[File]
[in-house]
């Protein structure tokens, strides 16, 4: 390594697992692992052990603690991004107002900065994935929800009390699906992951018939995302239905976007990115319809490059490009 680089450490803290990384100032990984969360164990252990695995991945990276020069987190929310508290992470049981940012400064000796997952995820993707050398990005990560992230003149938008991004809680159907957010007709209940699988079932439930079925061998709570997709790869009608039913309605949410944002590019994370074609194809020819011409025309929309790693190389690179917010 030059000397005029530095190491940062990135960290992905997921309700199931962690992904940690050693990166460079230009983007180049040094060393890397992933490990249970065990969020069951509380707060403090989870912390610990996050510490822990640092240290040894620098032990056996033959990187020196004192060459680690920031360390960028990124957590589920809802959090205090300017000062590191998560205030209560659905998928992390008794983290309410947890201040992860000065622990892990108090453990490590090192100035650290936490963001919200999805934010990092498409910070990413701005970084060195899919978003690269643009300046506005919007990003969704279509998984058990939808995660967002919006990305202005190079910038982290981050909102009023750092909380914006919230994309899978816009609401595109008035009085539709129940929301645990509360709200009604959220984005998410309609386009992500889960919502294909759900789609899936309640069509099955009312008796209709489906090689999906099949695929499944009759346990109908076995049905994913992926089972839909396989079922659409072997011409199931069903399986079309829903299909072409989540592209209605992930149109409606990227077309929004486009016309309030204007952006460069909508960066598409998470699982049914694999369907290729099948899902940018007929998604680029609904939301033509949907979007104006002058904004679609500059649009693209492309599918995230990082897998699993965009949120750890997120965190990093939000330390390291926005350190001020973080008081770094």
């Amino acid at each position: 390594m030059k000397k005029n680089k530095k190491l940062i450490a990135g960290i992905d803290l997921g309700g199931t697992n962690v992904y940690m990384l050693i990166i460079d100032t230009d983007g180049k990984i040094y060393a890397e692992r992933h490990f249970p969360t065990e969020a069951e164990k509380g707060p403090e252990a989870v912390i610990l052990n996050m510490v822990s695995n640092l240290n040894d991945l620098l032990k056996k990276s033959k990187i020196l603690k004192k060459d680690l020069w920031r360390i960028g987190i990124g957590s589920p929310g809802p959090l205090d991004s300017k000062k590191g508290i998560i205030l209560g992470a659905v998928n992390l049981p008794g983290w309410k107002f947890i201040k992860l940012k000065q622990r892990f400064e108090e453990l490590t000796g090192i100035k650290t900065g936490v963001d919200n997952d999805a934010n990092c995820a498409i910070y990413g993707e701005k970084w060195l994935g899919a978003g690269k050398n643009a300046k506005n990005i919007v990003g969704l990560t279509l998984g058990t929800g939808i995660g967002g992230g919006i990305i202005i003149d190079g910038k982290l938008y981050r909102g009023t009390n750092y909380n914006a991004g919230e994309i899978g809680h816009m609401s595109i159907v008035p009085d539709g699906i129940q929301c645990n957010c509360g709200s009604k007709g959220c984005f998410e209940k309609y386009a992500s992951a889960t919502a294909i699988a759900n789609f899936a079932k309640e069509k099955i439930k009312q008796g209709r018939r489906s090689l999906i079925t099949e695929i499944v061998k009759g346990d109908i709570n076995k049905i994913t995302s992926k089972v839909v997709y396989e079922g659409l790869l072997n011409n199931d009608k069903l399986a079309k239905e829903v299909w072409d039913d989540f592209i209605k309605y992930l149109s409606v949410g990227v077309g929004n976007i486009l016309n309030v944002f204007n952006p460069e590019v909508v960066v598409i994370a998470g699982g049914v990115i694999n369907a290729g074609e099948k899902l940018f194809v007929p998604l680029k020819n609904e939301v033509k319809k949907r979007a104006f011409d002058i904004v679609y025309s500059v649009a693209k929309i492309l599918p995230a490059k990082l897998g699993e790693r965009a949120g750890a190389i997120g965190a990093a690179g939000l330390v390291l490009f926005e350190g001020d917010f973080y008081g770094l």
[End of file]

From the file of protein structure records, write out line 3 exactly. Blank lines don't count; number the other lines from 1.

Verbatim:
């Amino acid at each position: 390594m030059k000397k005029n680089k530095k190491l940062i450490a990135g960290i992905d803290l997921g309700g199931t697992n962690v992904y940690m990384l050693i990166i460079d100032t230009d983007g180049k990984i040094y060393a890397e692992r992933h490990f249970p969360t065990e969020a069951e164990k509380g707060p403090e252990a989870v912390i610990l052990n996050m510490v822990s695995n640092l240290n040894d991945l620098l032990k056996k990276s033959k990187i020196l603690k004192k060459d680690l020069w920031r360390i960028g987190i990124g957590s589920p929310g809802p959090l205090d991004s300017k000062k590191g508290i998560i205030l209560g992470a659905v998928n992390l049981p008794g983290w309410k107002f947890i201040k992860l940012k000065q622990r892990f400064e108090e453990l490590t000796g090192i100035k650290t900065g936490v963001d919200n997952d999805a934010n990092c995820a498409i910070y990413g993707e701005k970084w060195l994935g899919a978003g690269k050398n643009a300046k506005n990005i919007v990003g969704l990560t279509l998984g058990t929800g939808i995660g967002g992230g919006i990305i202005i003149d190079g910038k982290l938008y981050r909102g009023t009390n750092y909380n914006a991004g919230e994309i899978g809680h816009m609401s595109i159907v008035p009085d539709g699906i129940q929301c645990n957010c509360g709200s009604k007709g959220c984005f998410e209940k309609y386009a992500s992951a889960t919502a294909i699988a759900n789609f899936a079932k309640e069509k099955i439930k009312q008796g209709r018939r489906s090689l999906i079925t099949e695929i499944v061998k009759g346990d109908i709570n076995k049905i994913t995302s992926k089972v839909v997709y396989e079922g659409l790869l072997n011409n199931d009608k069903l399986a079309k239905e829903v299909w072409d039913d989540f592209i209605k309605y992930l149109s409606v949410g990227v077309g929004n976007i486009l016309n309030v944002f204007n952006p460069e590019v909508v960066v598409i994370a998470g699982g049914v990115i694999n369907a290729g074609e099948k899902l940018f194809v007929p998604l680029k020819n609904e939301v033509k319809k949907r979007a104006f011409d002058i904004v679609y025309s500059v649009a693209k929309i492309l599918p995230a490059k990082l897998g699993e790693r965009a949120g750890a190389i997120g965190a990093a690179g939000l330390v390291l490009f926005e350190g001020d917010f973080y008081g770094l």